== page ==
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Contemplating the call

Tonight I’ve been going over the readings for tomorrow, the Second Sunday in Ordinary Time (B), and, since I’m the contrarian sort, was trying to think of something other than the expected theme.  Sometimes you run into readings and you can virtually guarantee what the homily will be because the theme is so singular and clear; I do not suggest this as a bad thing at all, but it does make the RCIA “breaking open the word” segment difficult.  The last thing I want to do is drag people out from Mass only to tell them all over again what the priest just said in his homily.

So … what do I expect to hear from these readings?  I expect we’ll hear something about how we’re all called by Christ and possibly even to notice that the disciples’ response was total and immediate.  That pretty much covers the Gospel.  So I went digging around and lo and behold this story, while appearing in all four Gospels, is told slightly differently.  In Matthew and Mark Jesus calls to Andrew and Peter from the shore and they respond; in John (from which this Sunday’s reading is taken) Andrew comes to find Simon and Jesus upon seeing him gives him the name Peter; in Luke, Jesus sets out in Simon’s boat and after a miraculous catch of fish Peter proclaims both that Jesus is Lord and that he, Simon, is a sinner.  I don’t think this is just an artifact of different writers and different audiences.  What is this telling us?

While I’m no Biblical scholar, here’s what I’m seeing:  God does, yes, call us – but He can call us in three different ways.  First, He can call us directly, as in Matthew and Mark – in our day, a pretty rare occurrence.  Second, He can call us through events, sometimes even miraculous events, in our lives, as in Luke – something much more common today I’d think.  Third, He can use someone else to call us to Him,  as in John – something probably about as common as the second form.  Then, of course, there are hybrids such as in the first reading from Samuel where God calls Samuel directly but it requires the (God-inspired) intervention of another person for that call to be recognized.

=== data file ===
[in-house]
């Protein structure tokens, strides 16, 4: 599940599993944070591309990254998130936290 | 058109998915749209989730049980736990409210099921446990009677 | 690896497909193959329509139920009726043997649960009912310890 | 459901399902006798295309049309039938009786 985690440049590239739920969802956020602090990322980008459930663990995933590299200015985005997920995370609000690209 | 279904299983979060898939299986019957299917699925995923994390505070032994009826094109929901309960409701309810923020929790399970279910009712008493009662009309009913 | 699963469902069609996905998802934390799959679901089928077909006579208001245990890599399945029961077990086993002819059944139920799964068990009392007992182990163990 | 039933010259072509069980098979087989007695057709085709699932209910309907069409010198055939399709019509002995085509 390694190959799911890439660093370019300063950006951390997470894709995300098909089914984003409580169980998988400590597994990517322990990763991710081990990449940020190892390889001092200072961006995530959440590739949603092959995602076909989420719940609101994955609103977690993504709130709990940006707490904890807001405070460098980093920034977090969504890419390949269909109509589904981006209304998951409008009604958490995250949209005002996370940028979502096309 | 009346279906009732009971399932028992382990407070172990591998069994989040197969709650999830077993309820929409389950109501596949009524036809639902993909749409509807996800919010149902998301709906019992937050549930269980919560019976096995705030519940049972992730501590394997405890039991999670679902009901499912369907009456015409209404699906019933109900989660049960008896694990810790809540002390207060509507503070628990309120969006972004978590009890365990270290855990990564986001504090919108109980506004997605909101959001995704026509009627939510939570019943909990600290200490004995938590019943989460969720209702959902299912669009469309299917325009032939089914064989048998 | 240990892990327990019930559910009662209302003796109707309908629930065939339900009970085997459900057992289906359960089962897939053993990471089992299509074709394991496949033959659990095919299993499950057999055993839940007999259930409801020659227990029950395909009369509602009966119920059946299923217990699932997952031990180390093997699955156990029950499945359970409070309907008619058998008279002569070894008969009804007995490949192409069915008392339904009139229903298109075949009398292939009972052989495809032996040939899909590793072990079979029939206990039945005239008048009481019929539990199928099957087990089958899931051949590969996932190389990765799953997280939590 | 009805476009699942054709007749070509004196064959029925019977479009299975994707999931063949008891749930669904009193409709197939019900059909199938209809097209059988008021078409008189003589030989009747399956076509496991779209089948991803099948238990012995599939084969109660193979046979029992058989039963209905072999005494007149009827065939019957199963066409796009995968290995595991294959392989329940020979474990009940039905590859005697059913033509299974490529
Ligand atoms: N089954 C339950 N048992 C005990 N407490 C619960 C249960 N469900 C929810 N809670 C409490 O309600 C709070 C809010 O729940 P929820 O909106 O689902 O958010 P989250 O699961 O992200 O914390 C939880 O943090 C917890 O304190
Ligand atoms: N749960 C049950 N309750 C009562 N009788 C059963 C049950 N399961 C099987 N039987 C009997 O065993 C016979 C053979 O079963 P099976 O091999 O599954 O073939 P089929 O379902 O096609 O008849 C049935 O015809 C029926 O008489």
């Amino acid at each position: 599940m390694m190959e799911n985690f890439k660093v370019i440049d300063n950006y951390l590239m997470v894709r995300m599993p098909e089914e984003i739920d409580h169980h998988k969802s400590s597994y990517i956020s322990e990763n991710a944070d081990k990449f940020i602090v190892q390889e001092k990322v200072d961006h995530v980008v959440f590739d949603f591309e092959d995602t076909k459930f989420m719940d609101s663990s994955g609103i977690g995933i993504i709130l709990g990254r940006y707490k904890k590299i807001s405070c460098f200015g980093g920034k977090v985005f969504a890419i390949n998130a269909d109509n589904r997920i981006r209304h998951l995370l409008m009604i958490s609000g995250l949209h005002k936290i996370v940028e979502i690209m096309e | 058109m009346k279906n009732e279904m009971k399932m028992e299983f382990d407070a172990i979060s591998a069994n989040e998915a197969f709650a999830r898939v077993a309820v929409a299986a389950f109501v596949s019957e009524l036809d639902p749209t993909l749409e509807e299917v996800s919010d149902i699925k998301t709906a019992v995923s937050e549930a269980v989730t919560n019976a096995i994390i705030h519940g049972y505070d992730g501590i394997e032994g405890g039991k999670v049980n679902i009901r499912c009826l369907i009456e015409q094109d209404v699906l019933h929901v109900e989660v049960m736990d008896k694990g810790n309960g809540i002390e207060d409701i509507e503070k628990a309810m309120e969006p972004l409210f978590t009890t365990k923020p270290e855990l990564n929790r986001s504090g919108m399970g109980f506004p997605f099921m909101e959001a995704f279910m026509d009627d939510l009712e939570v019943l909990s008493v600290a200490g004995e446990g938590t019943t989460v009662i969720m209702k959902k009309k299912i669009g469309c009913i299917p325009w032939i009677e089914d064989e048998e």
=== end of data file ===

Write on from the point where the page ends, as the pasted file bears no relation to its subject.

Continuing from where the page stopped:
So what am I taking out of all of this?  Pay attention.  God may not call to me in the way I’m looking for or the way I’d prefer.  He may well be using someone else to pull me by the hand even while I’m standing there waiting for Him to come in glowing radiance.  Perhaps it is some event or series of events in my life through which He is nudging me in the right direction while I am waiting for someone to just say something.  God does His own thing in His own way, and we ought not to constrict Him to doing it our way in our time.

Finally, yes, we must respond and we must do it the way these disciples did – quickly and decisively.  We are told Peter left either his father and servants behind or, as in Luke, that he left everything behind.  Follow God; the rest will sort itself out later.

Oh, and one more thing.  Your call may be to call someone else.  Following the John’s telling, if Andrew had not called Peter things would have been incalculably different.  We have not just a right but a duty to let others know about Christ and His Church; if we love them we can do no less.

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